Abstract We obtain a new bound for incomplete Gauss sums modulo primes. Our argument falls under the framework of Vinogradov’s method which we use to reduce the problem under consideration to bounding the number of solutions to two distinct systems of congruences. The first is related to Vinogradov’s mean value theorem, although the second does not appear to have been considered before. Our bound improves on current results in the range N≥q2k−1/2+O(k−3/2). 1. Introduction The estimation of exponential sums of the form ∑M<n≤M+Ne2πif(n), where f is a polynomial of large degree and is a common problem in number theory with a wide range of arithmetic consequences. This problem has been considered by a number of previous authors, see [4, 12, 18, 21] for recent progress on the estimation of such sums. See also [9] and [13, Chapter 8] for a brief overview of current results and techniques. Let a and q be integers with (a,q)=1. In this paper, we consider the problem of estimating sums of the form ∑M<n≤M+Neq(ank), (1.1) where eq(z)=e2πiz/q. Sums of the form ∑1≤n≤Ne(αnk), where e(z)=e2πiz, arise from an application of the circle method to Waring’s problem, which asks for the smallest integer m such that all sufficiently large integers are the sum of at most mkth powers, see for example [20, 24]. When considering the minor arcs in Waringʼs problem, one uses a bound of the form ∣∑M<n≤M+Ne(αnk)∣≤N1−1/ρ, (1.2) where ρ depends on the integer k, a rational approximation a/q to α and the size of N relative to q. The order of ρ as a function of k is an important factor in applications and it is desirable for ρ to grow as slowly as possible for large k. For large k, current methods for producing the sharpest bound for (1.2) reduce the problem to estimating the number of solutions to a certain system of equations known as Vinogradov’s mean value theorem, which we describe below. For these values of k, the best known estimate for (1.2) relies on recent results of Bourgain et al. [5] (see for example [16, Lemma 2.1] and [9, Eq. (4.5)]) and may be stated as follows. Let k≥3 and suppose that ∣α−aq∣≤1q2. If N≤q≤Nk−1, then we have ∣∑M<n≤M+Ne(αnk)∣≤N1−1/k(k−1)+o(1). (1.3) For certain α, the bound (1.3) is sharpest known only when N is small relative to q. For example, when q is prime, one may use the Weil bounds to show ∣∑M<n≤M+Neq(ank)∣≪q1/2logq, (1.4) which is better than (1.3) in the range N≥q1/2+1/k2+O(1/k3). For integers k,r and V, we let Jr,k(V) count the number of solutions to the system of equations v1j+⋯+vrj=vr+1j+⋯+v2rj,j=1,…,k, (1.5) with variables satisfying 1≤v1,…,v2r≤V. Bounds for Jr,k(V) are usually referred to as Vinogradov’s mean value theorem and typically take the shape Jr,k(V)≤(1+Vr−k(k+1)/2)Vr+ε, (1.6) for any fixed ε>0. The main conjecture for Jr,k(V) is the statement that (1.6) holds for all integers r,k and V. Significant progress concerning bounds for Jr,k(V) has been made by Wooley [22, 23, 25, 26], and in particular Wooley [27] has proven the main conjecture for Jr,k(V) in the case k=3. More recently, Bourgain et al. [5] have proven the main conjecture for Jr,k(V) when k>3. Combining the results of Wooley [27] for the case k=3 with those of Bourgain et al. for the case k>3, for any integers r,k and V, we have Jr,k(V)≤(1+Vr−k(k+1)/2)Vr+ε, (1.7) for any fixed ε>0. We also refer the reader to a recent paper of Wooley [28] for new results concerning Vinogradov’s mean value theorem and related systems of equations. In this paper we obtain a new bound for the sums (1.1) when q is prime. Our argument falls under the framework of Vinogradov’s method which we use to reduce the problem to bounding the number of solutions of two systems of congruences. The first concerns the number of solutions to the system v1j+⋯+vrj≡vr+1j+⋯+v2rjmodq,j=1,…,k, (1.8) which has been considered by Karatsuba [14], who attributes the problem to Korobov. We bound the number of solutions to this system by reducing to Vinogradov’s mean value theorem and applying results of Wooley [27] and Bourgain et al. [5]. The second system of congruences (see Lemma 3.4) does not appear to have been considered before and we use some ideas based on Mordell [17]. We also note that a related system of equations has been considered by Arkhipov and Karatsuba [1]. The sums (1.1) also arise in considering analogues of Waring’s problem in prime fields with variables restricted to boxes, see for example [6, 7]. See also [3, 8, 19] for related problems. 2. Main results Our main result is as follows. Theorem 2.1. Let k≥3be an integer, qa prime number, aan integer with (a,q)=1and suppose Mand Nare integers with Nsatisfying N≤q1/2+1/(k1/2+1). (2.1)Then we have ∣∑M<n≤M+Neq(ank)∣≤(q1/(k−2)1/2N)2/k(k+1)Nqo(1). We first note that the bound of Theorem 2.1 is non-trivial in the range q(1+ε)/(k−2)1/2≤N, (2.2) and, in this case, we have a bound of the form ∣∑M<n≤M+Neq(ank)∣≤N1−ρ+o(1), where ρ=2ε(1+ε)k(k+1). Comparing Theorem 2.1 with the bound (1.3), we see that Theorem 2.1 provides an improvement over (1.3) in the range N≥q2(k−1)/(k−3)(k−2)1/2=q2k−1/2+O(k−3/2). 3. Preliminary results We first prove the following general inequality for systems of congruences. Lemma 3.1. Suppose qis prime and t,mand ℓare integers. Let X⊆(Z/qZ)t,be a set and f={fi}i=1ma sequence of functions on X, fi:X→Z/qZ,i=1,…,m.Let σ={σi}i=12ℓ, be a sequence of numbers with each σi≢0modqand λ={λj}j=1ma sequence of numbers with each λj∈Z/qZ. We let Im,ℓ(f,X,σ,λ)denote the number of solutions to the system of congruences σ1fj(x1)+⋯+σ2ℓfj(x2ℓ)≡λjmodq,j=1,…,m, (3.1)with variables x1,…,x2ℓsatisfying x1,…,x2ℓ∈X.In the special case that σ={(−1)i}i=12ℓand each λj=0, we write Im,ℓ(f,X,{(−1)i}i=12ℓ,0)=Im,ℓ(f,X).For any X,f,σ and λas above, we have Im,ℓ(f,X,σ,λ)≤Im,ℓ(f,X). Proof Expanding the system (3.1) into additive characters, we see that Im,ℓ(f,X,σ,λ)=1qm∑1≤ah≤q1≤h≤m∏1≤i≤2ℓ(∑xi∈Xeq(σi(∑j=1majfj(xi))))eq(−∑j=1majλj), so that writing f(a1,…,am)=∑x∈Xeq(∑j=1majfj(x)), the above implies Im,ℓ(f,X,σ,λ)=1qm∑1≤ah≤q1≤h≤m∏1≤i≤2ℓf(σia1,…,σiam)eq(−∑j=1majλj), which we may bound by Im,ℓ(f,X,σ,λ)≤1qm∑1≤ah≤q1≤h≤m∏1≤i≤2ℓ∣f(σia1,…,σiam)∣. An application of Hölder’s inequality gives Im,ℓ(f,X,σ,λ)≤∏i=12ℓ(1qm∑1≤ah≤q1≤h≤m∣f(σia1,…,σiam)∣2ℓ)1/2ℓ, and hence Im,ℓ(f,X,σ,λ)≤∏i=12ℓ(1qm∑1≤ah≤q1≤h≤m∣f(a1,…,am)∣2ℓ)1/2ℓ=1qm∑1≤ah≤q1≤h≤m∣f(a1,…,am)∣2ℓ. The result follows since the term 1qm∑1≤ah≤q1≤h≤m∣f(a1,…,am)∣2ℓ, counts the number of solutions to the system of congruences ∑i=12ℓ(−1)ifj(xi)≡0,j=1,…,m, with variables x1,…,x2ℓ satisfying x1,…,x2ℓ∈X. □ The proof of the following uses the bound (1.7). Lemma 3.2. For integers k,r,Vand q, we let Jr,k(V;q)count the number of solutions to the system of congruences v1j+⋯+vrj≡vr+1j+⋯+v2rjmodq,j=1,…,k, (3.2)with variables satisfying 1≤v1,…,v2r≤V.Let 1≤m<kbe an integer and suppose Vsatisfies q1/m≪V<q1/mr. (3.3)If r≥k(k+1)/2, we have Jr,k(V;q)≤V2r−km+m(m−1)/2+o(1). Proof For integers λm+1,…,λr, we let Jr,k(V,λm+1,…,λk) denote the number of solutions to the system of equations v1j+⋯+vrj=vr+1j+⋯+v2rj,j=1,…,m, v1j+⋯+vrj=vr+1j+⋯+v2rj+λj,j=m+1,…,k, with variables v1,…,v2r satisfying 1≤v1,…,v2r≤V. Expressing Jr,k(V,λm+1,…,λk) via additive characters, we see that Jr,k(V,λm+1,…,λk)=∫01⋯∫01∣∑1≤v≤Ve(α1v+⋯+αkvk)∣2r×e(αm+1λm+1+⋯+αkλk)dα1…dαk, where e(z)=e2πiz, and hence Jr,k(V,λm+1,…,λk)≤∫01⋯∫01∣∑1≤v≤Ve(α1v+⋯+αkvk)∣2rdα1…dαk. This implies that Jr,k(V,λm+1,…,λk)≤Jr,k(V). (3.4) Using the assumption (3.3), we have Jr,k(V;q)=∑∣λj∣≤rVj/qm+1≤j≤kJr,k(V,λm+1q,…,λkq), and hence by (3.4) Jr,k(V;q)≪(∏j=m+1kVjq)Jr,k(V). Since r≥k(k+1)/2, an application of (1.7) gives Jr,k(V;q)≪(∏j=m+1kVjq)V2r−k(k+1)/2+o(1), which on recalling (3.3) simplifies to Jr,k(V;q)≪V2r−km+m(m−1)/2+o(1). □ For a proof of the following, see [10]. See also [2, 11, 15] for related and more precise results. Lemma 3.3. Let qbe prime and suppose M,Nand Uare integers with Nand Usatisfying NU≤q,U≤N. The number of solutions to the congruence n1u1≡n2u2modq, with variables satisfying M<n1,n2≤M+N,1≤u1,u2≤U, is bounded by O(NUlogq). Lemma 3.4. Let qbe prime and M,Nand Uintegers with Nand Usatisfying NU≤q,U≤N.Let ℓ≥1be an integer and suppose kis an integer satisfying 2ℓ≤k.Let Ik,ℓ(N,U)denote the number of solutions to the system of congruences n1ju1k−j+⋯+nℓjuℓk−j≡nℓ+1juℓ+1k−j+⋯+n2ℓju2ℓk−jmodq,j=0,…,2ℓ−1, (3.5)in variables n1,…,n2ℓ,u1,…,u2ℓsatisfying M<n1,…,n2ℓ≤M+N,1≤u1,…,u2ℓ≤U. (3.6)Then we have Ik,ℓ(N,U)≪(NU)ℓ(logq)ℓ−1. Proof We fix an integer k and proceed by induction on ℓ. Considering first the case ℓ=1, we recall that Ik,1(N,U) counts the number of solutions to the congruences u1k≡u2kmodqandu1k−1n1≡u2k−1n2modq, in variables M≤n1,n2≤M+N,1≤u1,u2≤U. Fixing a value of u1 determines u2 with at most k choices and fixing a value of n1 determines n2 with at most 1 choice. This implies that Ik,1(N,U)≪NU. We next assume that for integer ℓ satisfying ℓ−1≥1 and 2ℓ≤k, we have Ik,ℓ−1(N,U)≪(NU)ℓ−1(logq)ℓ−2, (3.7) and we aim to show that Ik,ℓ(N,U)≪(NU)ℓ(logq)ℓ−1. (3.8) Suppose the points n=(n1,…,n2ℓ) and u=(u1,…,u2ℓ) are a solution to (3.5) satisfying (3.6). Let H(u)⊆Fq2ℓ, denote the hyperplane H(u)={(z1,…,z2ℓ)∈Fq2ℓ:z1u1k+⋯−z2ℓu2ℓk≡0modq}. Considering the system (3.5), we see that the 2ℓ points pj(n,u)=((n1u1)j,…,(n2ℓu2ℓ)j),j=0,…,2ℓ−1, all lie on H(u). Since H(u) has dimension 2ℓ−1, this implies that there exists some non-trivial linear relation among the pj(n,u). In particular, there exists α0,…,α2ℓ−1∈Fq, with at least one αi≢0modq such that α0p0(n,u)+⋯+α2ℓ−1p2ℓ−1(n,u)≡0modq. (3.9) Equation (3.9) implies that the Vandermonde matrix of the points n1u1,…,n2ℓu2ℓ, is singular mod q, and hence there exist integers 1≤r,s≤2ℓ with r≠s such that nrur≡nsusmodq. (3.10) Letting Ik,ℓ(N,U,r,s) denote the number of solutions to the system (3.5) with variables satisfying (3.6) subject to the further condition (3.10), since the pair r,s can take at most 4ℓ2 values, we see that Ik,ℓ(N,U)≪Ik,ℓ(N,U,r,s), (3.11) for some pair r,s with r≠s. Considering Ik,ℓ(N,U,r,s), there exists some sequence of numbers σi∈{−1,1} for 1≤i≤2ℓ such that Ik,ℓ(N,U,r,s) is equal to the number of solutions to the system of congruences ∑1≤i≤2ℓi≠r,sσinijuik−j≡σrnrjurk−j+σsnsjusk−jmodq,j=0,…,2ℓ−1, (3.12) with variables satisfying (3.6) and (3.10). For each fixed nr,ns,ur,us, we let I0(nr,ns,ur,us) count the number of solutions to the system (3.12) with variables satisfying M<ni≤M+N,1≤ui≤U,i=1,…,2ℓ,i≠r,s, (3.13) so that the above implies Ik,ℓ(N,U)≪∑M<nr,ns≤M+N1≤ur,us≤Unrus≡nsurmodqI0(nr,ns,ur,us). (3.14) Letting I0′ denote the number of solutions to the system of congruences n1ju1k−j+⋯+nℓ−1juℓ−1k−j≡nℓjuℓk−j+⋯+n2ℓ−2ju2ℓ−2k−jmodq,j=0,…,2ℓ−1, (3.15) in variables n1,…,n2ℓ−2,u1,…,u2ℓ−2 satisfying M<n1,…,n2ℓ−2≤M+N,1≤u1,…,u2ℓ−2≤U, (3.16) an application of Lemma 3.1 gives I0(nr,ns,ur,us)≤I0′, (3.17) for any nr,ns,ur and us. Considering only equations corresponding to j=0,…,2(ℓ−1)−1, in the system (3.15), we see that I0′≤Ik,ℓ−1(N,U), and hence by (3.17) I0(nr,ns,ur,us)≪Ik,ℓ−1(N,U). Combining the above with (3.14), we get Ik,ℓ(N,U)≪(∑M<nr,ns≤M+N1≤ur,us≤Unrus≡nsurmodq1)Ik,ℓ−1(N,U). Since the term ∑M<nr,ns≤M+N1≤ur,us≤Unrus≡nsurmodq1, counts the number of solutions to the congruence nrus≡nsurmodq, in variables nr,ns,ur,us satisfying M<nr,ns≤M+N,1≤ur,us≤U, an application of Lemma 3.3 gives ∑M<nr,ns≤M+N1≤ur,us≤Unrus≡nsurmodq1≪NUlogq, and hence Ik,ℓ(N,U)≪Ik,ℓ−1(N,U)NUlogq. Combining the above with (3.7), we see that Ik,ℓ(N,U)≪(NU)ℓ(logq)ℓ−1, which establishes (3.8).□ 4. Proof of Theorem 2.1 We proceed by induction on N and fix an arbitrarily small ε. Since the bound of Theorem 2.1 is trivial provided N≤q1/(k−2)1/2, this forms the basis of the induction. We formulate our induction hypothesis as follows. Let M be an arbitrary integer and suppose for all integers K≤N−1 we have ∣∑M<n≤M+Keq(ank)∣≤(q1/(k−2)1/2K)2/k(k+1)Kqε, uniformly over M. Using the above hypothesis, we aim to show ∣∑M<n≤M+Neq(ank)∣≤(q1/(k−2)1/2N)2/k(k+1)Nqε. (4.1) We define the integers ℓ,m and r by ℓ=⌊k2⌋, (4.2) m=⌈2ℓ⌉, (4.3) r=k(k+1)2, (4.4) and define the integers U and V by U=⌊rN2q1/m⌋,V=⌊q1/m2r⌋. (4.5) We first note that UV≤N4. (4.6) Let 1≤u≤U and 1≤v≤V be integers and write ∑M<n≤M+Neq(ank)=∑M−uv<n≤M+N−uveq(a(n+uv)k)=∑M<n≤M+Neq(a(n+uv)k)+∑M−uv<n≤Meq(a(n+uv)k)−∑M+N−uv<n≤M+Neq(a(n+uv)k). Averaging the above over 1≤u≤U and 1≤v≤V, using (4.6) and applying our induction hypothesis, we see that ∣∑M<n≤M+Neq(ank)∣≤∣W∣UV+12(q1/(k−2)1/2N)2/k(k+1)Nqε, (4.7) where W=∑1≤u≤U∑1≤v≤V∑M<n≤M+Neq(a(n+uv)k). We have ∣W∣≤∑1≤v≤V∣∑1≤u≤U∑M<n≤M+Neq(a∑j=0k(kj)njuk−jvk−j)∣, hence by Hölder’s inequality ∣W∣ℓ≤Vℓ−1∑1≤v≤V∣∑1≤u≤U∑M<n≤M+Neq(a∑j=0k(kj)njuk−jvk−j)∣ℓ, so that for some complex numbers θv with ∣θv∣=1, we have ∣W∣ℓ≤Vℓ−1∑1≤ui≤U1≤i≤ℓ∑M<ni≤M+N1≤i≤ℓ∣∑1≤v≤Vθveq(a∑j=0k−1(kj)(n1ju1k−j+⋯+nℓjuℓk−j)vk−j)∣. Let W0=∑1≤ui≤U∑M<ni≤M+N∣∑1≤v≤Vθveq(a∑j=0k−1(kj)(n1ju1k−j+⋯+nℓjuℓk−j)vk−j)∣, so that ∣W∣ℓ≪Vℓ−1W0. (4.8) Let I(λ0,…,λk−1) denote the number of solutions to the system of congruences (kj)(n1ju1k−j+⋯+nℓjuℓk−j)≡λjmodq,j=0,…,k−1, in variables n1,…,nℓ,u1,…,uℓ satisfying M<n1,…,nℓ≤M+N,1≤u1,…,uℓ≤U. The above implies that W0=∑λ0,…,λk−1=0q−1I(λ0,…,λk−1)∣∑1≤v≤Vθveq(a∑j=0k−1λjvk−j)∣. Two applications of Hölder’s inequality gives W02r≤(∑λ0,…,λk−1=0q−1I(λ0,…,λk−1))2r−2(∑λ0,…,λk−1=0q−1I(λ0,…,λk−1)2)×(∑λ0,…,λk−1=0q−1∣∑1≤v≤Vθveq(∑j=0k−1λjvk−j∣)2r). (4.9) The term ∑λ0,…,λk−1=0q−1∣∑1≤v≤Vθveq(∑j=0k−1λjvk−j)∣2r, is bounded by qk times the number of solutions to the system of congruences v1j+⋯+vrj≡vr+1j+⋯+v2rjmodq,j=1,…,k, in variables v1,…,v2r satisfying 1≤v1,…,v2r≤V. Recalling the choice of V in (4.5) and applying Lemma 3.2, we see that ∑λ0,…,λk−1=0q−1∣∑1≤v≤Vθveq(∑j=0k−1λjvk−j)∣2r≤qkJr,k(V;q)≤qkV2r−mk+m(m−1)/2+o(1). (4.10) We have ∑λ0,…,λk−1=0q−1I(λ0,…,λk−1)=(NU)ℓ, (4.11) and the term ∑λ0,…,λk−1=0q−1I(λ0,…,λk−1)2, is equal to the number of solutions to the system of congruences n1ju1k−j+⋯+nℓjuℓk−j≡nℓ+1juℓ+1k−j+⋯+n2ℓju2ℓk−jmodq,j=0,…,k−1, (4.12) in variables n1,…,n2ℓ,u1,…,u2ℓ satisfying M<n1,…,n2ℓ≤M+N,1≤u1,…,u2ℓ≤U. Recalling (4.2) and considering only equations corresponding to j=0,…,2ℓ−1 in (4.12), we see that ∑λ0,…,λk−1=0q−1I(λ0,…,λk−1)2≤Ik,ℓ(N,U), where Ik,ℓ(N,U) is defined as in Lemma 3.4. Recalling (2.2), we have logq≪logN=No(1), and hence ∑λ0,…,λk−1=0q−1I(λ0,…,λk−1)2≤Ik,ℓ(N,U)≤(NU)ℓ+o(1). (4.13) Combining (4.9) (4.10), (4.11) and (4.13) gives W02r≤qk+o(1)(NU)ℓ(2r−1)V2r−mk+m(m−1)/2, and hence by (4.8) ∣W∣ℓ≪qk/2r+o(1)Vℓ−mk/2r+m(m−1)/4r(NU)ℓ(1−1/2r). By (4.7) we have ∣∑M<n≤M+Neq(ank)∣≤(qkVmk−m(m−1)/2)1/2rℓN1−1/2rqo(1)U1/2r+12(q1/(k−2)1/2N)2/k(k+1)Nqε, which on recalling the choice of U and V in (4.5), the above simplifies to ∣∑M<n≤M+Neq(ank)∣≤q((m−1)/2ℓ+1/m)/2r+o(1)N1−1/r+12(q1/(k−2)1/2N)2/k(k+1)Nqε. Recalling the choice of ℓ, m and r in (4.2), (4.3) and (4.4), we get ∣∑M<n≤M+Neq(ank)∣≤(q1/(k−2)1/2N)2/k(k+1)Nqo(1)+12(q1/(k−2)1/2N)2/k(k+1)Nqε, and hence ∣∑M<n≤M+Neq(ank)∣≤(q1/(k−2)1/2N)2/k(k+1)Nqε, by taking the term o(1) in qo(1) to be sufficiently small. Acknowledgement The author would like to thank Igor Shparlinski for bringing the paper of Karatsuba [14] to the author’s attention, for explaining the Russian version of Karatsuba’s paper and for his comments on a preliminary version of the current paper. References 1 G. I. Arkhipov and A. A. 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The Quarterly Journal of Mathematics – Oxford University Press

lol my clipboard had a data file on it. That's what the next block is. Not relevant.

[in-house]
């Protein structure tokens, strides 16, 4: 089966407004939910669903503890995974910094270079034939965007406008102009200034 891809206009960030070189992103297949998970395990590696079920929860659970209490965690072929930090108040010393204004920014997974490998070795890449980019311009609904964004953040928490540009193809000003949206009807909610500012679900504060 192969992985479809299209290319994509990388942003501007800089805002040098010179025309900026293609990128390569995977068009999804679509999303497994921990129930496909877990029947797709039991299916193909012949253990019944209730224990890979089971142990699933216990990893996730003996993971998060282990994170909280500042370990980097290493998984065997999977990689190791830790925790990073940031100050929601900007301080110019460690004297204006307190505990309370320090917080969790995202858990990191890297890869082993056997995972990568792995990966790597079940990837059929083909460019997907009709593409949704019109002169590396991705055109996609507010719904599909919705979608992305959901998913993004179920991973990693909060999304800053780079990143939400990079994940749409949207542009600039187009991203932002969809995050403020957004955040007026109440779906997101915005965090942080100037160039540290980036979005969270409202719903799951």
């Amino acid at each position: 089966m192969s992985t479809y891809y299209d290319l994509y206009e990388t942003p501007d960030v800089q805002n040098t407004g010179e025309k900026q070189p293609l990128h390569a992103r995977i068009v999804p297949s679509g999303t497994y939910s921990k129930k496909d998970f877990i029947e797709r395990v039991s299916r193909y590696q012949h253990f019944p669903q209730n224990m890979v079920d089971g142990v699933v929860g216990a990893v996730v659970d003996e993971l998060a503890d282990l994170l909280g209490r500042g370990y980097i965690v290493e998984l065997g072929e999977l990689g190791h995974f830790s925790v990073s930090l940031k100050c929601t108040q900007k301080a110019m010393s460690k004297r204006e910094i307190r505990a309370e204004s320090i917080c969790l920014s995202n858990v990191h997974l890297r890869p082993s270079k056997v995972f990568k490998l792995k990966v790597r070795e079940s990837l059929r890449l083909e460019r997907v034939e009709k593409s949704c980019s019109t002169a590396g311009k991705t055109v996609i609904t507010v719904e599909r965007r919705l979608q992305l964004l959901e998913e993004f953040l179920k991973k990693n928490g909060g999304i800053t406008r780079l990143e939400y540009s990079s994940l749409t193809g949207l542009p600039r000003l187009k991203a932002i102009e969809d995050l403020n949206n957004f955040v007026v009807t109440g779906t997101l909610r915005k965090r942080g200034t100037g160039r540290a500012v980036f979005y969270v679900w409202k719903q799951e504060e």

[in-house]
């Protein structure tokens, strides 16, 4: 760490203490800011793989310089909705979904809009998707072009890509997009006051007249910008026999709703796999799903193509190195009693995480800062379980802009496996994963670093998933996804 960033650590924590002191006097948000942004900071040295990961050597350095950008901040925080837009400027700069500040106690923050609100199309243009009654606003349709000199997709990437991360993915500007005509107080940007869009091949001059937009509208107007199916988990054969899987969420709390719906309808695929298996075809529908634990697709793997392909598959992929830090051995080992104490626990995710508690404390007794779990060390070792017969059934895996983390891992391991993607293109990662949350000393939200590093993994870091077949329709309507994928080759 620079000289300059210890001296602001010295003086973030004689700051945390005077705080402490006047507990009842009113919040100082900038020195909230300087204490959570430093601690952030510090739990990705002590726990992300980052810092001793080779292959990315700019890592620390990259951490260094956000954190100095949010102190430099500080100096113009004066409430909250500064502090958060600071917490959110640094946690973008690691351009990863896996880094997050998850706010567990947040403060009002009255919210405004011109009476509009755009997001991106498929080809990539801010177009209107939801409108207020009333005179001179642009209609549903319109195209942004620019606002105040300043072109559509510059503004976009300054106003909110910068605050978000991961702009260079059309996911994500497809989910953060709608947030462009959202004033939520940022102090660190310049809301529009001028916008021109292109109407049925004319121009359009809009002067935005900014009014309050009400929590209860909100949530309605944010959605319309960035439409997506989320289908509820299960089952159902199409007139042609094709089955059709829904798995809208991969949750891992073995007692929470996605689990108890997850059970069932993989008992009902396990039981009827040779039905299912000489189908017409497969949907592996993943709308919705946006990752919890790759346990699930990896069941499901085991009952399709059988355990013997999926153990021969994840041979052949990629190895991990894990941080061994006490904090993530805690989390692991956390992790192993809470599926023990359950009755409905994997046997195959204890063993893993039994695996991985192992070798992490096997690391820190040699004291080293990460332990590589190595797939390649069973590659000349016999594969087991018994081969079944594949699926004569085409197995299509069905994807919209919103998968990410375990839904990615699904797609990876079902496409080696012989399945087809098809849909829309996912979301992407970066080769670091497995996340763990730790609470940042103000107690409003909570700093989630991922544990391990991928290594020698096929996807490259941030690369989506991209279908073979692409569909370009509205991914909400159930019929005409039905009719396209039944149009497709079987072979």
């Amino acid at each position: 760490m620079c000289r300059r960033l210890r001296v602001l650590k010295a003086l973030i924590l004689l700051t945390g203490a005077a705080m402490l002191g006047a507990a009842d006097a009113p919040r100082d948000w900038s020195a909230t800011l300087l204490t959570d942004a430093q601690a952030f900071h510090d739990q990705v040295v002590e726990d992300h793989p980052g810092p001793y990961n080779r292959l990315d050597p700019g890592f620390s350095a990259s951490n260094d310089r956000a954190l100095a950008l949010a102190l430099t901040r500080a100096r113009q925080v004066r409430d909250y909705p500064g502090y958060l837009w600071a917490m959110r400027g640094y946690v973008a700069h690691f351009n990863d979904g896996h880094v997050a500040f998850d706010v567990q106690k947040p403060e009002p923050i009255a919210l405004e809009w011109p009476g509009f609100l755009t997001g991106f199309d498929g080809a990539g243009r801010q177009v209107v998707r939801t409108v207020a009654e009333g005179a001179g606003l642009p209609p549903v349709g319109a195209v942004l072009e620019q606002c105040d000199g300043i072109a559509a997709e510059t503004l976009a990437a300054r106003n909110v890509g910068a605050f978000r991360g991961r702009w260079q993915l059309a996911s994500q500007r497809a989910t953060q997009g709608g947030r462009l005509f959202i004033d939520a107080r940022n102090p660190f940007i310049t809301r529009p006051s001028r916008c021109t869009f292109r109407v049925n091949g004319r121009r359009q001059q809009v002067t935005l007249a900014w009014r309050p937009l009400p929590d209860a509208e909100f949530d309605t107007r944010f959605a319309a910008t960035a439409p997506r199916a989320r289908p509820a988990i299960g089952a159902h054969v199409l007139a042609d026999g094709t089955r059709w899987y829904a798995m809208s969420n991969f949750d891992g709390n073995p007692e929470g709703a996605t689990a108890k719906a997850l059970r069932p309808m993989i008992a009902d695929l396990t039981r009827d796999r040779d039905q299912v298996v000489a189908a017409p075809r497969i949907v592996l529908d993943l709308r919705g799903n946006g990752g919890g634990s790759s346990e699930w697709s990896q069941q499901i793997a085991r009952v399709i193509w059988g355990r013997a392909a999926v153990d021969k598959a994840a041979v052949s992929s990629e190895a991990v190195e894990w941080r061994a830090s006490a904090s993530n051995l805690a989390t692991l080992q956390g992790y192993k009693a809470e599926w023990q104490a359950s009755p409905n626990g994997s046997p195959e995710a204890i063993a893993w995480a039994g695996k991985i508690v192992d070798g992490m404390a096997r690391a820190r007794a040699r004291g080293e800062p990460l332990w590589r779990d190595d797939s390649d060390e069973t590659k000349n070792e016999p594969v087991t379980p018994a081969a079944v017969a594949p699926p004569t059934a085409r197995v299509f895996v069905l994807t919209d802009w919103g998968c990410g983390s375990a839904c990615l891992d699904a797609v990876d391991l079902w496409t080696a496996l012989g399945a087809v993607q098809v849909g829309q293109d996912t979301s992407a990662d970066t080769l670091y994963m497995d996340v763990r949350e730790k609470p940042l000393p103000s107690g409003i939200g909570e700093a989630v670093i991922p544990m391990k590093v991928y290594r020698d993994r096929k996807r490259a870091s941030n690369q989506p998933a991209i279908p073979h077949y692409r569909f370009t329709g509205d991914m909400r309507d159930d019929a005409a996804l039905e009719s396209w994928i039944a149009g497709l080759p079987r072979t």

**Published: ** Jan 3, 2018